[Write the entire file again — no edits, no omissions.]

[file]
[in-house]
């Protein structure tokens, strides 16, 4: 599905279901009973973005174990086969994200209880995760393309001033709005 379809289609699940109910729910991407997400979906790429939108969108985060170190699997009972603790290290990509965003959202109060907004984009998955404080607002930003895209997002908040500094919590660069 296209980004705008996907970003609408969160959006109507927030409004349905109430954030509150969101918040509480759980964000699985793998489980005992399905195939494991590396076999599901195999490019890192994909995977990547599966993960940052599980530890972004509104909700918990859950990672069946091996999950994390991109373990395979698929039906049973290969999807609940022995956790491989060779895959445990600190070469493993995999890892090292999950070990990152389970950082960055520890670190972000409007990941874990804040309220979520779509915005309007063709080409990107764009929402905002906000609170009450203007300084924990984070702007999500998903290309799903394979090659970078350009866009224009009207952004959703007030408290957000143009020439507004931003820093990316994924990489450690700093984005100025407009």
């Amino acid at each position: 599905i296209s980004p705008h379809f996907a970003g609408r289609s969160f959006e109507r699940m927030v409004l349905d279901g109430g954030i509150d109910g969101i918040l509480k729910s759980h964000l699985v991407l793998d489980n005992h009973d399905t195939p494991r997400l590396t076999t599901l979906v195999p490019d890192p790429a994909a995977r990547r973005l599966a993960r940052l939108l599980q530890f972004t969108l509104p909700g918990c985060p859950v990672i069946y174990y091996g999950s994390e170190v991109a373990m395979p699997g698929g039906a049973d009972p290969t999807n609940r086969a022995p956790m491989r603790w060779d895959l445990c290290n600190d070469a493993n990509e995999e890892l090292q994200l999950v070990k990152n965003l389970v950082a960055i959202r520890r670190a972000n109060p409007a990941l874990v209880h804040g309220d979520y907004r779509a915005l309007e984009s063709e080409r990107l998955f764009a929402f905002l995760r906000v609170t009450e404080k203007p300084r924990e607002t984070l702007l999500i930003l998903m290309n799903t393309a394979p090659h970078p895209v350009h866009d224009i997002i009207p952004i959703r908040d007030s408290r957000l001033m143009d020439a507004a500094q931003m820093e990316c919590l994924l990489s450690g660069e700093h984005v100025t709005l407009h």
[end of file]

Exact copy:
[in-house]
């Protein structure tokens, strides 16, 4: 599905279901009973973005174990086969994200209880995760393309001033709005 379809289609699940109910729910991407997400979906790429939108969108985060170190699997009972603790290290990509965003959202109060907004984009998955404080607002930003895209997002908040500094919590660069 296209980004705008996907970003609408969160959006109507927030409004349905109430954030509150969101918040509480759980964000699985793998489980005992399905195939494991590396076999599901195999490019890192994909995977990547599966993960940052599980530890972004509104909700918990859950990672069946091996999950994390991109373990395979698929039906049973290969999807609940022995956790491989060779895959445990600190070469493993995999890892090292999950070990990152389970950082960055520890670190972000409007990941874990804040309220979520779509915005309007063709080409990107764009929402905002906000609170009450203007300084924990984070702007999500998903290309799903394979090659970078350009866009224009009207952004959703007030408290957000143009020439507004931003820093990316994924990489450690700093984005100025407009």
């Amino acid at each position: 599905i296209s980004p705008h379809f996907a970003g609408r289609s969160f959006e109507r699940m927030v409004l349905d279901g109430g954030i509150d109910g969101i918040l509480k729910s759980h964000l699985v991407l793998d489980n005992h009973d399905t195939p494991r997400l590396t076999t599901l979906v195999p490019d890192p790429a994909a995977r990547r973005l599966a993960r940052l939108l599980q530890f972004t969108l509104p909700g918990c985060p859950v990672i069946y174990y091996g999950s994390e170190v991109a373990m395979p699997g698929g039906a049973d009972p290969t999807n609940r086969a022995p956790m491989r603790w060779d895959l445990c290290n600190d070469a493993n990509e995999e890892l090292q994200l999950v070990k990152n965003l389970v950082a960055i959202r520890r670190a972000n109060p409007a990941l874990v209880h804040g309220d979520y907004r779509a915005l309007e984009s063709e080409r990107l998955f764009a929402f905002l995760r906000v609170t009450e404080k203007p300084r924990e607002t984070l702007l999500i930003l998903m290309n799903t393309a394979p090659h970078p895209v350009h866009d224009i997002i009207p952004i959703r908040d007030s408290r957000l001033m143009d020439a507004a500094q931003m820093e990316c919590l994924l990489s450690g660069e700093h984005v100025t709005l407009h």